The numbers behind this stationery phenomenon are impressive: the Bullet Journal Junkies group on Facebook has already reached over 58 000 members. For comparison, the Getting Things Done system has been around for 15 long years now and its official Facebook group has accrued over 69 000 proud fans. I think that most of you already know what a BuJo is, but for those of you who have no idea what I’m talking about, it’s an amazingly simple yet methodical journalling system, especially appealing to creative types. It allows you to transform a humble notebook (or, in it’s less budget-friendly version, a Leuchtturm1917 or a dotted Moleskine) into a customized productivity tool.

The impact of the original system

It all started as a fun pet project a few years ago. A man struggled with his own organization problems, came up with a creative solution and developed a simple system that allowed him to be on top of things, then shared the idea with a friend in need. The man’s name was Ryder Carrol and his method became known as the Bullet Journal. I mean, seriously, how soothing this minimal layout is:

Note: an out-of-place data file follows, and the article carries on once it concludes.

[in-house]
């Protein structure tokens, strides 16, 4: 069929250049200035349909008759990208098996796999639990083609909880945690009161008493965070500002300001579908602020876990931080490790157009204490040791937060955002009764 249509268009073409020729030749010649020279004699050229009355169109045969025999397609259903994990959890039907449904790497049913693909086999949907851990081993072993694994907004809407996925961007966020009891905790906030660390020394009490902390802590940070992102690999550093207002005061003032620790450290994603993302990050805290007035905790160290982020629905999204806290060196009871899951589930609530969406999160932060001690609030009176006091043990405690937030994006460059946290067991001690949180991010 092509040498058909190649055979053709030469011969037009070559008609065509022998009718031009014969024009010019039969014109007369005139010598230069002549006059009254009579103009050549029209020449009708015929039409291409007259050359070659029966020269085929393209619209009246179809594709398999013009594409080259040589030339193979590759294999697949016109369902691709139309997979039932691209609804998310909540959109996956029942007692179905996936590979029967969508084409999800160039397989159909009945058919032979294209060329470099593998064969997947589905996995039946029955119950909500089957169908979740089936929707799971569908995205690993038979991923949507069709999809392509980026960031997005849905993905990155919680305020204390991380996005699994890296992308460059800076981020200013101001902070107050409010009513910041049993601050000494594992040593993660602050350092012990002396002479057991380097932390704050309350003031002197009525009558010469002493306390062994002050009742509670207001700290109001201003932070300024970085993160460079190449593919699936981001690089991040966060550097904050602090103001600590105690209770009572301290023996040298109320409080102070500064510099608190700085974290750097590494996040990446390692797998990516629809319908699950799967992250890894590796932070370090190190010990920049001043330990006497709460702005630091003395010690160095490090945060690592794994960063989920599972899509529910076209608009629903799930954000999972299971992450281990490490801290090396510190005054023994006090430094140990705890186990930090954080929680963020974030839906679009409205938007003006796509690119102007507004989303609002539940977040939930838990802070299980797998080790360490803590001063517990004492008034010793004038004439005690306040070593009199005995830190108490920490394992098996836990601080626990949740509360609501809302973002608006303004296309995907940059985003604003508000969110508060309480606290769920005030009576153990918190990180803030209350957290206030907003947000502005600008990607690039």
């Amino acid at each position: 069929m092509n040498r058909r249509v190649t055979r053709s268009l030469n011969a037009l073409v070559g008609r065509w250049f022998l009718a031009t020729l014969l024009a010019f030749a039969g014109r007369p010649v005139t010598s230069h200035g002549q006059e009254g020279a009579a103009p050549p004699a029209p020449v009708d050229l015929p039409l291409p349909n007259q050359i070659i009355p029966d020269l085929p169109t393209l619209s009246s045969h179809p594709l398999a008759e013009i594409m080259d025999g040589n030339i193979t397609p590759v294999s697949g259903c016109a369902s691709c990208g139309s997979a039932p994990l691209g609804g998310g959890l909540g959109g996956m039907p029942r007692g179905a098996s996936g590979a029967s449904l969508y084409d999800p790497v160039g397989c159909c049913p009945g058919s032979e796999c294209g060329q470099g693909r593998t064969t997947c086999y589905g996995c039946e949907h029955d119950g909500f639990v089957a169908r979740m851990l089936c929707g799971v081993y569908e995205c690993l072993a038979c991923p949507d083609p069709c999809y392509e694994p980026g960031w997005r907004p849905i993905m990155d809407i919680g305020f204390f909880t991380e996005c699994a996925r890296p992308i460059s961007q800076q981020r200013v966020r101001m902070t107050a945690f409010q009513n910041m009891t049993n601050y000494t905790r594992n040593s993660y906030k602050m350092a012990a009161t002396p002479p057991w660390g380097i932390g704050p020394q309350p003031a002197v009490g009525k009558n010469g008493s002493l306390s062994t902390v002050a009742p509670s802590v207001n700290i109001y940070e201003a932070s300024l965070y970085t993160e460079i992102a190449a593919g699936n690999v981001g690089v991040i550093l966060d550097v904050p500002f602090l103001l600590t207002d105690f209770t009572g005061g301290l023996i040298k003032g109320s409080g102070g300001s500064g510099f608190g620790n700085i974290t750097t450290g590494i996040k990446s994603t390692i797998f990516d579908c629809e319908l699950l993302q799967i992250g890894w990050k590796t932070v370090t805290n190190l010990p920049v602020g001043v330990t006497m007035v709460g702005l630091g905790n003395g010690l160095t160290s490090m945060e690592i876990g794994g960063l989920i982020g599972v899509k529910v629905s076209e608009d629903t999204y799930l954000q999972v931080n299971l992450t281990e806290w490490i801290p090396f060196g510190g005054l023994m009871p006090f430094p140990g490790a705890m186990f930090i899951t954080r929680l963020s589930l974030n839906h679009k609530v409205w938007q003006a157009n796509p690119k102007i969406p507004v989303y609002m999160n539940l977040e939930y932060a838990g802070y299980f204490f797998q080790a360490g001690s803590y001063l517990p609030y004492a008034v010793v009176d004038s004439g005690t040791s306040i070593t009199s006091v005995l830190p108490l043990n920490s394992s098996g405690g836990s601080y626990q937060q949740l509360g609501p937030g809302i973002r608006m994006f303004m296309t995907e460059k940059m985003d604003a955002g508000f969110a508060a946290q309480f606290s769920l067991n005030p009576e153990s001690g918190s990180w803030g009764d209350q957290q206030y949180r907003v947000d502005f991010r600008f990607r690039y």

So, I’d say it’s good enough as it is. If you need additional inspiration, you can watch the easy-to-follow YouTube tutorials, study the official website and read the blog. However, the encouraging adaptability of Carrol’s paper log system must have produced a sudden spike of interest in journalling in general, because if you perform a Google image search on “bullet journal”, the spreads look nothing like the original idea.

The Creative Superstars and the ordinary folks